This had been an enduring criticism of Corbyn even before he was elected Labour Leader in 2015, and continued throughout his tenure to the extent that by the time of the EU Referendum there was already a crisis of faith within the Labour Party.

Disagreements over a range of policies, management and style were set to one side so the party could present a united front to hopefully win the referendum: but these tensions undoubtedly still existed.

Many Labour MPs had simply not been won over by how Corbyn was managing the party and the policies he was proposing. The Local Council and Scottish Elections had been an indication of how far Corbyn still had to travel to make the public respect and buy into his message, and for moderate Labour MPs the EU Referendum result demonstrated beyond doubt, and in the most costly fashion, that Corbyn was almost certainly not able to lead Labour into government.

It was this final shortcoming, the last in a long list of electoral disappointments, management errors, and unresolved policy disputes which forced Labour moderates to act as they did, to take the step which no MP should wish to take: removing their leader.

As we have already discussed, Corbyn won re-election, the bid of his MPs to replace him having backfired due to Corbyn’s popularity amongst Labour supporters. Though Smith accrued a very respectable number of votes (surely more than enough secure election in any other party’s leadership race) Corbyn’s supporters outnumbered his by nearly two-to-one. As a result of this election, it seems almost certain that Corbyn will lead Labour into the next election, whether it is held in 2017, 2020 or some time in between.

The question, however, is whether Corbyn’s remaining as Labour leader was inevitable. In particular we should question whether Corbyn could have been forced to step aside if Labour MPs had pursued an alternative course of action.

 

Deciding to try to remove Corbyn through a leadership contest was always a high-risk strategy for Labour MPs. They would already have known that Corbyn was popular amongst party members (the electorate in leadership contests) and that Corbyn was likely to win their support a second time.

The selection of a fellow left-wing MP (Owen Smith) who claimed to differ from Corbyn mainly on matters of competence than on matters of policy, was also a strategic error. If members wanted to vote for a leader with Corbyn’s policies and principles, then they were likely to vote for Corbyn again rather than someone new, particularly someone supported by “Blairite” MPs.

There is a semi-proverbial logic, rarely applied to politics, which roughly translates as: “if you are going to fight, pick a fight you can win”. Labour MPs might have benefitted from that lesson in the aftermath of the EU referendum. Had they heard this advice, they might have thought twice about trying to unseat a leader who was extremely likely to receive the backing of the party membership. And in choosing to fight that “fight”, Labour MPs were effectively conceding that whoever won the leadership contest, rather than the person who could win a general election, had the right to lead the party.

In so doing, Labour MPs were staking everything on a single vote and, by their own logic, were entrusting the party’s electability at the next general election to the Labour Party membership.

Their course of action, having understood it in these terms, seems like a very reckless one, one that perhaps betrays the impatience and hastiness of a group of people who wanted to rid themselves of Corbyn as fast as possible. Had they had the fortitude and presence of mind to reflect on their actions before they carried them out, they might have, first; never tried to replace Corbyn through the pitched battle format of a leadership contest, and, second; might even have succeeded in removing Corbyn.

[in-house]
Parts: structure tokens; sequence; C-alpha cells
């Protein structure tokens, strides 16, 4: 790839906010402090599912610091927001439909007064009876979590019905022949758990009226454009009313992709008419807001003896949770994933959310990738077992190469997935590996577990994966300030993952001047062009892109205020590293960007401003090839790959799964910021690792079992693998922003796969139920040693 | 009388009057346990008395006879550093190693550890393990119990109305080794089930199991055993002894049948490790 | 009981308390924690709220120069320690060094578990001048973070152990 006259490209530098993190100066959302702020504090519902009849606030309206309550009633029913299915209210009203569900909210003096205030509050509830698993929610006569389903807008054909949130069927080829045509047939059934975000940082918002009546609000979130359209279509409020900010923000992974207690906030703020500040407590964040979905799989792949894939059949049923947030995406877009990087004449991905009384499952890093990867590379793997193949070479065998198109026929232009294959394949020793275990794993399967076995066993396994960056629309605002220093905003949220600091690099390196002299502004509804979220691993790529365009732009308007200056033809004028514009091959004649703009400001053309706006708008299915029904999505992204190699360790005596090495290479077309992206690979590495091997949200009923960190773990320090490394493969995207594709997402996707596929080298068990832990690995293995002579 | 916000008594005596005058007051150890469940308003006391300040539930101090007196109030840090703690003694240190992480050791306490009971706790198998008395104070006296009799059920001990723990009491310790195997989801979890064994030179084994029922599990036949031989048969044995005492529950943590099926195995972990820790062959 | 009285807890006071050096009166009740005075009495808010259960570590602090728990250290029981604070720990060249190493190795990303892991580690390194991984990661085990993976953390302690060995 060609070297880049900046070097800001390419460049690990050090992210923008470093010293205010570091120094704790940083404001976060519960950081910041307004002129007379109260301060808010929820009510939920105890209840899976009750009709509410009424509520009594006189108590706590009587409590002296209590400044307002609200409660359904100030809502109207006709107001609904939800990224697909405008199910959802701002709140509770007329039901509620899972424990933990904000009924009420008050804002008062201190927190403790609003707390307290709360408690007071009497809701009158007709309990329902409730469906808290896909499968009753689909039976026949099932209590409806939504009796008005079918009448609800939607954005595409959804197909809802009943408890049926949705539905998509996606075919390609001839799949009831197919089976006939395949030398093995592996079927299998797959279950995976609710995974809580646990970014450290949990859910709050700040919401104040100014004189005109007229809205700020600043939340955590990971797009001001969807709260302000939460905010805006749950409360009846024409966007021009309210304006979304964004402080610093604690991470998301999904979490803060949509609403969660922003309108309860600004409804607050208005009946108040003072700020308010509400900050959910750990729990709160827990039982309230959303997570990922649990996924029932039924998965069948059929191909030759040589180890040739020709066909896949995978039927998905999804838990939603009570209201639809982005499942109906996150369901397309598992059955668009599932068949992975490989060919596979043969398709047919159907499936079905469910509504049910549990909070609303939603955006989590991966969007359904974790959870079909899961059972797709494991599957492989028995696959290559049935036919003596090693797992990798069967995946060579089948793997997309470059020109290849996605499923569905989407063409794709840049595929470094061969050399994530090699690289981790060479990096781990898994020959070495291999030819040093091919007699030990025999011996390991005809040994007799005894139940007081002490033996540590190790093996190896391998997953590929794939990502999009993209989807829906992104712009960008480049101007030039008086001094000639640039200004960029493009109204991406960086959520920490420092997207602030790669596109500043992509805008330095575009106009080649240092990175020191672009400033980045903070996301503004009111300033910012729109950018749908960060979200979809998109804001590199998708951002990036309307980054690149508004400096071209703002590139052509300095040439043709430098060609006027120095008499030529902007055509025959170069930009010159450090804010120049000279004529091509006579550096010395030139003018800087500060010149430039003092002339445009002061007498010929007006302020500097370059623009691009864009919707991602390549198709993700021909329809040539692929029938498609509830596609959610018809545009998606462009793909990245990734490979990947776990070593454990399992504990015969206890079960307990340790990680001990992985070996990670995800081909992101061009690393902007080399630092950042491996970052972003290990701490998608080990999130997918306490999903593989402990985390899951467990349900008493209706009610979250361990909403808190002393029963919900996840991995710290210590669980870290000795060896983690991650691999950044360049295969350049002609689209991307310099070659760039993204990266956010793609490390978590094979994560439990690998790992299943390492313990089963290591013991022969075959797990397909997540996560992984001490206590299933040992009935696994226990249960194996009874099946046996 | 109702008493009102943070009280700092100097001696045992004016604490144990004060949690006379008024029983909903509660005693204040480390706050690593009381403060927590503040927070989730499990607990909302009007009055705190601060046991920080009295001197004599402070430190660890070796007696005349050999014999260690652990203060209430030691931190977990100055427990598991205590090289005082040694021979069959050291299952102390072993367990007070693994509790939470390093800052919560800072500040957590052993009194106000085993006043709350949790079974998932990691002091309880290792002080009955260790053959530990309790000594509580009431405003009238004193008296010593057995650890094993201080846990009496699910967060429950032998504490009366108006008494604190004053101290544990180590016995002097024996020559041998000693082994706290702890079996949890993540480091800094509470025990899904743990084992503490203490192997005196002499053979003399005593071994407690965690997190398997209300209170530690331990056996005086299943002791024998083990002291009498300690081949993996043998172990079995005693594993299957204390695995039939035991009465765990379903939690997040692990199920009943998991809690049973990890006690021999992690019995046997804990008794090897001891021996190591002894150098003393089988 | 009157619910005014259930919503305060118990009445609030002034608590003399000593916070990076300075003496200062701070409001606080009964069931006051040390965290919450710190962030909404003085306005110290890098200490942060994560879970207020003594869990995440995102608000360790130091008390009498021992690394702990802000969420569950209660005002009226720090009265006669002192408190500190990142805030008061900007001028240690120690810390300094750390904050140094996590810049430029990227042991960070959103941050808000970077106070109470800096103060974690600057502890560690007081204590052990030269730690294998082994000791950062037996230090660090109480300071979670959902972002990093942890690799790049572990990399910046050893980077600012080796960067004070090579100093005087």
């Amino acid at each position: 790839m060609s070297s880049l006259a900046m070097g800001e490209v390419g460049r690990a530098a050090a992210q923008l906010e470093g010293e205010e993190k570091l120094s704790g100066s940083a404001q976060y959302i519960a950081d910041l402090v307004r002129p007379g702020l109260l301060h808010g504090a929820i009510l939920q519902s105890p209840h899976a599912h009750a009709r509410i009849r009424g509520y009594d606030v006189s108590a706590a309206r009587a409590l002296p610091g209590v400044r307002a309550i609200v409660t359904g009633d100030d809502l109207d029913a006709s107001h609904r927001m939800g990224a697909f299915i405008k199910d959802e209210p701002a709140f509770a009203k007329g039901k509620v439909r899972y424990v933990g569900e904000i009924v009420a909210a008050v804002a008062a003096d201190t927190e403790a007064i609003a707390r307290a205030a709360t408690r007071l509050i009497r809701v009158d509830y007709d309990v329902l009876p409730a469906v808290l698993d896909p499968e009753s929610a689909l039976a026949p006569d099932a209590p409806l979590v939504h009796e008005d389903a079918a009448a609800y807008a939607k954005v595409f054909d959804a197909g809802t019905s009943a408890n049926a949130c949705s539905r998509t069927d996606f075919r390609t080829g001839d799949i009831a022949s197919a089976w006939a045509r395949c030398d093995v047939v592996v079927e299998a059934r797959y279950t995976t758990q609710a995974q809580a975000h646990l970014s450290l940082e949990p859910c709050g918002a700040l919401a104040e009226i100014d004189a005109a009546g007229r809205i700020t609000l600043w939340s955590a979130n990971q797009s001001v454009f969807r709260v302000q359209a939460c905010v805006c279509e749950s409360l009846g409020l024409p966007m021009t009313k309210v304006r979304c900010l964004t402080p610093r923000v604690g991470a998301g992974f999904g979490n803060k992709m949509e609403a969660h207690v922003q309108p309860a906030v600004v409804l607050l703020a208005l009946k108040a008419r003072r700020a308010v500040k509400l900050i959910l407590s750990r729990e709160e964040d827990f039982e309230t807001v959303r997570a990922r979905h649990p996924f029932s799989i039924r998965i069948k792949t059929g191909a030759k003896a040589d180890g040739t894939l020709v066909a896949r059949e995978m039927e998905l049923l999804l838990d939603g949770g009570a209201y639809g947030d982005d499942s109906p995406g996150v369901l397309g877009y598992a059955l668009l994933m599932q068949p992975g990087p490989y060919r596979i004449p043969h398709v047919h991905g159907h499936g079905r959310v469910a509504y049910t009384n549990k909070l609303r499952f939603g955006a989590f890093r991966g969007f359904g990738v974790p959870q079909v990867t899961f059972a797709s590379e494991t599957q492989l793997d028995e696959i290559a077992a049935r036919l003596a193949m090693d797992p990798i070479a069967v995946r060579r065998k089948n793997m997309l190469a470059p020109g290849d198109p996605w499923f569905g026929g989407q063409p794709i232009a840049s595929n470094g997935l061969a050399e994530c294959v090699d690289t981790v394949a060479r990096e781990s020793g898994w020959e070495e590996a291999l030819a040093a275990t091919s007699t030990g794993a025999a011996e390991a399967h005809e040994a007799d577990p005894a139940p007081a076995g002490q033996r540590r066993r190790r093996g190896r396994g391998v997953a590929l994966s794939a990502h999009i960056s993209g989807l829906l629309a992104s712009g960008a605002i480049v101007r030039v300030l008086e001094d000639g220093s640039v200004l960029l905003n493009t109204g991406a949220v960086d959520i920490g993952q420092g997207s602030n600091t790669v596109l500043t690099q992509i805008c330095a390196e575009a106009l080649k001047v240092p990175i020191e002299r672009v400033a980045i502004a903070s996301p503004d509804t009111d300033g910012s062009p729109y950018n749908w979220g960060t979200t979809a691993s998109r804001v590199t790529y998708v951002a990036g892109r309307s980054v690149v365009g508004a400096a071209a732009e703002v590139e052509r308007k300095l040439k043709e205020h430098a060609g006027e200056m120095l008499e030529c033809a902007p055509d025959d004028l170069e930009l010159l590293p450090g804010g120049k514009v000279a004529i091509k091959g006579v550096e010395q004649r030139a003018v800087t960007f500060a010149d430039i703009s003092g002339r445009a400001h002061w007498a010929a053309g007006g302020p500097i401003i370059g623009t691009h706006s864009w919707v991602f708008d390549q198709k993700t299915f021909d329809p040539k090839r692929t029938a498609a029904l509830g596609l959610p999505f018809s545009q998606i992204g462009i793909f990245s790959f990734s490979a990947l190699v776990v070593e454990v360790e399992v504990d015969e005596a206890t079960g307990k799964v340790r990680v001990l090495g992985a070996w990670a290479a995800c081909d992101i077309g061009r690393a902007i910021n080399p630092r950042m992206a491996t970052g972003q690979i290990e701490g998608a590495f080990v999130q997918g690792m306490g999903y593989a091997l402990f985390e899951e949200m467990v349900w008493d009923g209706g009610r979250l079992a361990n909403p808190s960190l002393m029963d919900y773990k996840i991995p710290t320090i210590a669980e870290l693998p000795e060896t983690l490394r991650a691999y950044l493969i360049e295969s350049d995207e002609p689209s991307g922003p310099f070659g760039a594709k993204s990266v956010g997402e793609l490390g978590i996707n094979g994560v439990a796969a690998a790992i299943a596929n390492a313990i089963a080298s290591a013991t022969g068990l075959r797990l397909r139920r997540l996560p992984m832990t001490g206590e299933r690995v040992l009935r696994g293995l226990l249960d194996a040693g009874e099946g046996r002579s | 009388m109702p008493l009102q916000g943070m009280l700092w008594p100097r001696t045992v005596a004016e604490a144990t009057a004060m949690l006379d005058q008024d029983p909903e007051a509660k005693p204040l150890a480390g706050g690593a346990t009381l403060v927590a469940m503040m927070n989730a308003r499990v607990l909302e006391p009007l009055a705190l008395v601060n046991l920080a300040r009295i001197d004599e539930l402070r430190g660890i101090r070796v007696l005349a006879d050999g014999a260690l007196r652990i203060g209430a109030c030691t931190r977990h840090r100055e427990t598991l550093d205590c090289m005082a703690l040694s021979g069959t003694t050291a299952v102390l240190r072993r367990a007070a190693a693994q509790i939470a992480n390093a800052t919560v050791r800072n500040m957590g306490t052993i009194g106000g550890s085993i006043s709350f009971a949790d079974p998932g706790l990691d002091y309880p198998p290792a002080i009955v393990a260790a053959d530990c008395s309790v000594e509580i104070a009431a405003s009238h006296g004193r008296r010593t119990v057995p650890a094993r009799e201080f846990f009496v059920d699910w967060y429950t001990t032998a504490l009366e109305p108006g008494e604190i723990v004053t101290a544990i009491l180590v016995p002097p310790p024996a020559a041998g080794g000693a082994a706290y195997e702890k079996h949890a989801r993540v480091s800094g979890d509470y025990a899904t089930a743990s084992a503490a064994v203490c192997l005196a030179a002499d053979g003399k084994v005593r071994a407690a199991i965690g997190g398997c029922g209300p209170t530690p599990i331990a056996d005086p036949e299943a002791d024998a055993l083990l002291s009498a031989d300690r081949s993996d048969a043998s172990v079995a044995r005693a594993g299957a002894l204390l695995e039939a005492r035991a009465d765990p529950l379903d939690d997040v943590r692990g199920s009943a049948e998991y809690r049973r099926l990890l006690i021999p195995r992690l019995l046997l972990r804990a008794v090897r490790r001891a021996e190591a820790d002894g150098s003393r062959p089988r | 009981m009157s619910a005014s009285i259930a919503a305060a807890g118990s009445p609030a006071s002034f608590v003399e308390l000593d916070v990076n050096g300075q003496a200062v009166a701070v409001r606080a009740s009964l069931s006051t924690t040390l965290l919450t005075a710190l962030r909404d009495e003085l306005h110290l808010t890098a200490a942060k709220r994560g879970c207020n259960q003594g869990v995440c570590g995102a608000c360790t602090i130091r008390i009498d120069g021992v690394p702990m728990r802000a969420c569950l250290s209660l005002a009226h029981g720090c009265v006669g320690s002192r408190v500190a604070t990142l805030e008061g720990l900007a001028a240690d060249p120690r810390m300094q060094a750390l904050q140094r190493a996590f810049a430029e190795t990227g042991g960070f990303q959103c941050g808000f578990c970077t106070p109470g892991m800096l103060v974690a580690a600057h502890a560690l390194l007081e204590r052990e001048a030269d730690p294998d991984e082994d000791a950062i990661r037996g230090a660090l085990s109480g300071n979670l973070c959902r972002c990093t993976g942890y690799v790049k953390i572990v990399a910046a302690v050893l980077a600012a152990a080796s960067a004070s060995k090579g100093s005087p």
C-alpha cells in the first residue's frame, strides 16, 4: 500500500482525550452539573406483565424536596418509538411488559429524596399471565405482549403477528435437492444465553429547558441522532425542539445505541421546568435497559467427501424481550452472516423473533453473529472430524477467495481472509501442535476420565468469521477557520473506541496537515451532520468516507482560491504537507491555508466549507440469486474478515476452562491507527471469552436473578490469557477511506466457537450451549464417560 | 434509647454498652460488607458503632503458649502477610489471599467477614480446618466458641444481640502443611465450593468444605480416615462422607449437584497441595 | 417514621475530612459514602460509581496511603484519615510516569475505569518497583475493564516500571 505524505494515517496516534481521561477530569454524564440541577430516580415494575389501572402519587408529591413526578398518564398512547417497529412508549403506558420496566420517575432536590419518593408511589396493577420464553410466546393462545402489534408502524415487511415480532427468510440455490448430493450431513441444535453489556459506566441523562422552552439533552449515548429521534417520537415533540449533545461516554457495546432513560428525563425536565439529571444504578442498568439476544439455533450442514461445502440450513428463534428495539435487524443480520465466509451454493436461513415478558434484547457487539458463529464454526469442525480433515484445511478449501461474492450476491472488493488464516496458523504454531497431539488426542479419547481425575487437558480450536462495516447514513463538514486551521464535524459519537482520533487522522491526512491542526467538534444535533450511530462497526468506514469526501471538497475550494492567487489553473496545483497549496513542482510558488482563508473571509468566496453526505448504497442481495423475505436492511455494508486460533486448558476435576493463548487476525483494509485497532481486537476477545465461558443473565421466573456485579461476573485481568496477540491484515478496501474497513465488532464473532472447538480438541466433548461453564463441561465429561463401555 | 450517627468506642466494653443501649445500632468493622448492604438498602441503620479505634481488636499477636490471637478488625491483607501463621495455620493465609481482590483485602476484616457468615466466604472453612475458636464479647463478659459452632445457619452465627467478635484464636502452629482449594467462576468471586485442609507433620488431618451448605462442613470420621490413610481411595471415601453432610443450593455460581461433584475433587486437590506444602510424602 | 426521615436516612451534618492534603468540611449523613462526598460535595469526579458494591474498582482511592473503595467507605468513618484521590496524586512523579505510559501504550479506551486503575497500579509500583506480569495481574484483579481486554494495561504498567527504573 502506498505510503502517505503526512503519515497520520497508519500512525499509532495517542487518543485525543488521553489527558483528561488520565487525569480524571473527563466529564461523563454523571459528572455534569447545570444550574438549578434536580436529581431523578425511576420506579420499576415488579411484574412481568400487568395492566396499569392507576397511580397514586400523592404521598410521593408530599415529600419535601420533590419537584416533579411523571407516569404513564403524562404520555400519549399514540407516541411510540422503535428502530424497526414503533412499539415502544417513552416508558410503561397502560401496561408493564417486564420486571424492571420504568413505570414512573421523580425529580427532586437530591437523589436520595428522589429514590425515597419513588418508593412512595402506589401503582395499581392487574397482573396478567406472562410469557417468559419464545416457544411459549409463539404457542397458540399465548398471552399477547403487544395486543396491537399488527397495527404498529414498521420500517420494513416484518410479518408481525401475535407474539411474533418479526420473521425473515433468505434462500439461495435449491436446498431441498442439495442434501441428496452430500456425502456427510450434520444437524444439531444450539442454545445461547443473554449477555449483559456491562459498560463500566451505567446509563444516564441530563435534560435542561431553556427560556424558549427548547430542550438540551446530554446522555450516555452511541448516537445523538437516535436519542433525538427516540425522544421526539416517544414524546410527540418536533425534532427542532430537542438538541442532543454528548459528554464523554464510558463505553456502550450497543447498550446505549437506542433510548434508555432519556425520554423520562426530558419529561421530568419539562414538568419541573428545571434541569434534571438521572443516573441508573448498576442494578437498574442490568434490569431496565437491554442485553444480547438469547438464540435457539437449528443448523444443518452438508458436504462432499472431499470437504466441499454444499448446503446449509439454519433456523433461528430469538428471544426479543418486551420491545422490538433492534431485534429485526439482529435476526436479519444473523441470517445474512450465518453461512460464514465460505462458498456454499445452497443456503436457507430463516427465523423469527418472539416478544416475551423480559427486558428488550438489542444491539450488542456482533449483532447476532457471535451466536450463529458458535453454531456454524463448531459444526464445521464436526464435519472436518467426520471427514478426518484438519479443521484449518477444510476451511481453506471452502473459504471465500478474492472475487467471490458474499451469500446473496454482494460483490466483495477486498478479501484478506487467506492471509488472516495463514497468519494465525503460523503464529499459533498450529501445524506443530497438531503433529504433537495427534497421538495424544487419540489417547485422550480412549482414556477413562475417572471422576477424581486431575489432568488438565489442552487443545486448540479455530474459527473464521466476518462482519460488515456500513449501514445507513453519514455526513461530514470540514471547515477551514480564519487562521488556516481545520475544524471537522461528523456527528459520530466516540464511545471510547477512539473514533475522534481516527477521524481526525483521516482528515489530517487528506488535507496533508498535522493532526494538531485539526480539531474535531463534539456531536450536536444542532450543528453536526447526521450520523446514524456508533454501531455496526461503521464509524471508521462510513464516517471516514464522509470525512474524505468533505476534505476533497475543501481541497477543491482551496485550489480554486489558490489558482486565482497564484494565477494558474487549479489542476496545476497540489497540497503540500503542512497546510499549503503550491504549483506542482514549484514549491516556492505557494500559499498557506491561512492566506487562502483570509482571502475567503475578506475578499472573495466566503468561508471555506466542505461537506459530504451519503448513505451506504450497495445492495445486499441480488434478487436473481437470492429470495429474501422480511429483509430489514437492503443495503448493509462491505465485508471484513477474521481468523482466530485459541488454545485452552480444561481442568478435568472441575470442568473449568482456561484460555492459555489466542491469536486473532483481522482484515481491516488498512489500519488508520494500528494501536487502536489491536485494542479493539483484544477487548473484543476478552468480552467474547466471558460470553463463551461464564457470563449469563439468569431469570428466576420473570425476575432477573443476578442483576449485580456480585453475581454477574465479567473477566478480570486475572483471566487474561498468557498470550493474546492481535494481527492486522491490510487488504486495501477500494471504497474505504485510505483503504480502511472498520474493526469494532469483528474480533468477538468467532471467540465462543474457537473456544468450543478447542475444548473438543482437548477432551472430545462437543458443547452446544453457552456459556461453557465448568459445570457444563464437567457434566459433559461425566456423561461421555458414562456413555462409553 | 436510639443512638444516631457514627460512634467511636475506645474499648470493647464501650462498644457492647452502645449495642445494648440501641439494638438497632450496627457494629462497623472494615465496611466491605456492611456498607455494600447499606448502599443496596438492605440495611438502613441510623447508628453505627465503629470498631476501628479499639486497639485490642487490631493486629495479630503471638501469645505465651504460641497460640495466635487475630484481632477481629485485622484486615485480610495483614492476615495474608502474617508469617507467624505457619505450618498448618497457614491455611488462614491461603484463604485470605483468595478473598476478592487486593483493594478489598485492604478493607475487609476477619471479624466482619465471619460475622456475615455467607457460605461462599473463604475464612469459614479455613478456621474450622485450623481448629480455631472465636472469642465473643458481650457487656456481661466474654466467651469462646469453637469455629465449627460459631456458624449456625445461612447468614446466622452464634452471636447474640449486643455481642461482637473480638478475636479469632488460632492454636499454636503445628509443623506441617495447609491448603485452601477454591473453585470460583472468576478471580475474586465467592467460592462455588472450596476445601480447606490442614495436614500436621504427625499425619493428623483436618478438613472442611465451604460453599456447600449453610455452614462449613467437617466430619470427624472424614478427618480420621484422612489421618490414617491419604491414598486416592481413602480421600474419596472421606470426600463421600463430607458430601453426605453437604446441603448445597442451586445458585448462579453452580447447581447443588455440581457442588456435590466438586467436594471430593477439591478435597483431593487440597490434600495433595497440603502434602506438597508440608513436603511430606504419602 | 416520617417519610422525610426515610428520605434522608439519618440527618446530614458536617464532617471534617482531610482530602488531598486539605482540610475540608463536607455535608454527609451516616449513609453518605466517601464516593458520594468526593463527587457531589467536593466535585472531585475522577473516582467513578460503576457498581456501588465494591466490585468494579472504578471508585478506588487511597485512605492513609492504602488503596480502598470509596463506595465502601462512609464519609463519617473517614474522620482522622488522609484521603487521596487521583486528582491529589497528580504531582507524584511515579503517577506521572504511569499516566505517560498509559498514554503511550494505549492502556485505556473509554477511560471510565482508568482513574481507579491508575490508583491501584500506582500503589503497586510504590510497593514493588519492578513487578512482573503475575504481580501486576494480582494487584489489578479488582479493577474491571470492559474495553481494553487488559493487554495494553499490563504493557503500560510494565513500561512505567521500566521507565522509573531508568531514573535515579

In the aftermath of the vote of no confidence in Corbyn in July 2016, Labour MPs began to consider possible candidates to oppose him. Instead of choosing an individual to face Corbyn in a one-on-one campaign, Labour MPs might have starved Corbyn out of his position. By this, I mean that Labour MPs should not have launched any full frontal assault on Corbyn, but maintained the position they then occupied, one of criticising Corbyn, disobeying him, expressing their lack of confidence in him, and continuing to apply pressure on him in the Commons and in public to demonstrate their independence from him and his impotence as leader.

Had they operated from the vote of no confidence onwards as though Corbyn was not their leader, Labour MPs would have denied Corbyn that pitched contest which he was so likely to win, and have forced him to fight a highly tactical political/public chess game, which his past performance as leader suggested he was temperamentally ill-suited to win.

Denied authority by his MPs, virtually powerless in the Commons and unable to put forward a coherent policy platform to which his MPs could subscribe, Corbyn might, just might, have been forced to resign on the basis that he physically could not lead a party that would not listen to him and did not recognise him as its leader.

This strategy was, of course, by no means certain to work, being as it is speculatively described months after it could have been applied. Labour MPs might in fact have succumbed to public hostility towards their paralysed party and had a leadership contest anyway.

But the strategy of starving Corbyn out of power was much more likely to work in favour of their long term aims than choosing to fight Corbyn for the votes of people who had elected him leader in the first place.

 

After the leadership election, Labour MPs face another strategic choice.